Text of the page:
How do you find out which template page is serving the current page?

When you activate a wordpress theme, it’s always a hassle to find out which file to go to change things.
Any idea how to simplify things?

But on the other hand, considering the get_template_part functionality, this may be impossible. What do you say?

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Hook onto template_include, set a global to note the template set by the theme then read that value back into the footer or header to see which template is being called for a given view.

I spoke about this filter hook before in Get name of the current template file, but go grab a copy of that code and plonk it your theme’s functions.php file.

Then open up the theme’s header.php or footer.php(or wherever you like) and use something like the following to print out the current template.

<div><strong>Current template:</strong> <?php get_current_template( true ); ?></div>

If you wanted to use this on a production site and keep that info away from your non-administrator users, add a little conditional logic.

// If the current user can manage options(ie. an admin)
if( current_user_can( 'manage_options' ) ) 
    // Print the saved global 
    printf( '<div><strong>Current template:</strong> %s</div>', get_current_template() ); 

Now you can keep track of what views are using what template, whilst keeping that info away from your visitors.

Well, if all you want is to check which template file has been used to generate the current page then you don’t need to get your hands dirty with code 😉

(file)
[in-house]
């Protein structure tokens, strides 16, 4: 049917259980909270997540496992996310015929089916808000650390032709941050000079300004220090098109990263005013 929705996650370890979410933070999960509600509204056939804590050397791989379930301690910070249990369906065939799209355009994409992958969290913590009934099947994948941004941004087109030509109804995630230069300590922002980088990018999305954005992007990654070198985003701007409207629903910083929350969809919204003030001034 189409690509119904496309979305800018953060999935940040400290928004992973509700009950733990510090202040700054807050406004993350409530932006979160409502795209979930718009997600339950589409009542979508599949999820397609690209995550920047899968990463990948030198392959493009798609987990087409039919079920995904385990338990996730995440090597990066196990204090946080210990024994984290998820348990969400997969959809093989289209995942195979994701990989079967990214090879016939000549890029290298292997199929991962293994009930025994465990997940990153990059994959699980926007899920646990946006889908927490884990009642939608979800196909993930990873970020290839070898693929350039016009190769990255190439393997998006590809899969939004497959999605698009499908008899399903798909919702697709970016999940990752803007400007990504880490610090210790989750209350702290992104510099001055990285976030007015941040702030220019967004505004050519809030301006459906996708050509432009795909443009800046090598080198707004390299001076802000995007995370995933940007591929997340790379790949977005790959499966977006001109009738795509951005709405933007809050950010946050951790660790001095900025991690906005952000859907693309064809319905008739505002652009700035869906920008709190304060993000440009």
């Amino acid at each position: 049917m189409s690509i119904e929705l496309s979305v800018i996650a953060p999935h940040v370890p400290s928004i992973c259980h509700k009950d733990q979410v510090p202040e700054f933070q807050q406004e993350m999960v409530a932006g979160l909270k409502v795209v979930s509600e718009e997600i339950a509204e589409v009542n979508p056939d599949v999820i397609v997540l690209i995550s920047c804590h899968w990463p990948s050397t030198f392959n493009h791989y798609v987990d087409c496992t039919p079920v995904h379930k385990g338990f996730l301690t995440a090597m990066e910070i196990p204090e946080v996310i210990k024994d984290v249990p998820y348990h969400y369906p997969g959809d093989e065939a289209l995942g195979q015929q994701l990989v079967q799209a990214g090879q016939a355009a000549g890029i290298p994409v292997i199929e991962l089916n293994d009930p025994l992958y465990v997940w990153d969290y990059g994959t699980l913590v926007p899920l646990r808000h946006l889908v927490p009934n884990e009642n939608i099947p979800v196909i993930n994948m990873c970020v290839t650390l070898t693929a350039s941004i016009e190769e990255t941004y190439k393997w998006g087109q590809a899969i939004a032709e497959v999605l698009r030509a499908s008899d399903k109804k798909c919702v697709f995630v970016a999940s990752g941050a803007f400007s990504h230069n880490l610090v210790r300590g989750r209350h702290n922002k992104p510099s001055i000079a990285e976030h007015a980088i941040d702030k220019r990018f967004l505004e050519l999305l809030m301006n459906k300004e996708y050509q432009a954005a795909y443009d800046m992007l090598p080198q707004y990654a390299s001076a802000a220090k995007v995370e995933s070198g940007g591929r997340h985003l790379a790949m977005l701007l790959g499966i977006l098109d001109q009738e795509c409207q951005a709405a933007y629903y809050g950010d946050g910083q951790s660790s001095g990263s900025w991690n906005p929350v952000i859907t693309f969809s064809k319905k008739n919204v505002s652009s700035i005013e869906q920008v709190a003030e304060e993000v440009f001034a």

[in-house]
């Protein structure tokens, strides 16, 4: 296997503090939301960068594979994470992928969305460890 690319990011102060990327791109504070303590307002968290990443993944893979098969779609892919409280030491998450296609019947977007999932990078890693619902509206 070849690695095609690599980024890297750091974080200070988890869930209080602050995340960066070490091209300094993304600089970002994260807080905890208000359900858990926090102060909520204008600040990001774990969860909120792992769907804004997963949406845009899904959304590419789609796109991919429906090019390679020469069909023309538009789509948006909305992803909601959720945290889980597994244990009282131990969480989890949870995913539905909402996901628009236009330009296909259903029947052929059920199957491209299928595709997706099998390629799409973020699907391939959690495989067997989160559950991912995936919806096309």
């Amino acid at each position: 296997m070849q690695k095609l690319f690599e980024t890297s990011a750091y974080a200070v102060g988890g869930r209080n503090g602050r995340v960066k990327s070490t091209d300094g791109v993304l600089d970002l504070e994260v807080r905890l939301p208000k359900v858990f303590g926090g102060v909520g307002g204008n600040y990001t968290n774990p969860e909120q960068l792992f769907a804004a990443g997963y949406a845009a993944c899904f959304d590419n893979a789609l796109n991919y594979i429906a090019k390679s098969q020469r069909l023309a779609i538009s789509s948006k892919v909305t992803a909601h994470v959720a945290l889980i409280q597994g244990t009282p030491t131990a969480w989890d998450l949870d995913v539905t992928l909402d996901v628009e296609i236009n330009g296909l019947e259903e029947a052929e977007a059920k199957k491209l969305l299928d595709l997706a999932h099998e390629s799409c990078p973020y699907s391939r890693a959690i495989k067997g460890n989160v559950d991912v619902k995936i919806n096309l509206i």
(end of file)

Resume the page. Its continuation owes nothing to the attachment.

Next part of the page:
There’s this handy plugin called Debug Bar. It’s a great helper in many situations including yours. You should definitely check it out – for me and many others it’s a must-have companion for any WP development.

I’ve attached a screenshot that could make you fall in love…

enter image description here

To get the Debug Bar working, you need to enable wp_debug and wp_savequeries options. These options are in disabled state by default.

Before you make any changes though, there are a few points to keep in mind:

  • Do not do it in production environment unless the website doesn’t cater to a lot of traffic.
  • Once you finish debugging, ensure to disable the options (especially the wp_savequeries option since it affects the performance) of the website.

To make the changes:

  1. Open wp_config.php file through a ftp client.
  2. Search for wp_debug option. Edit it to define( 'WP_DEBUG', true );. If the line is not present, add it to the file.
  3. Similarly, edit or add the line define( 'SAVEQUERIES', true ); to the file.
  4. Save. You are ready to debug.

More info: Codex

Add the following code right after the get_header line in each relevant template file:

<!-- <?php echo basename( __FILE__ ); ?> -->

In your browser > view source, and the template name will be displayed as a comment in your html code, e.g.

<!-- page.php -->

I use this handy function that displays the current template only for super admins:

function show_template() {
    if( is_super_admin() ){
        global $template;
add_action('wp_footer', 'show_template');

Hope that helps. 🙂

Easiest way I’ve found is to include the WordPress function on the body tag. It’ll add several classes depending on which page you’re viewing (home for the front, page for page, etc).

Check it out here:

Plus it’s helpful for targeting elements with CSS on those pages.

Getting to know the Template Hierarchy ( as David R mentioned is also a good idea.

There’s another more bare-bones plugin specifically for this purpose. I’m leaning towards installing the debug bar, because those other features look useful, but this one is more basic and specifically for this purpose: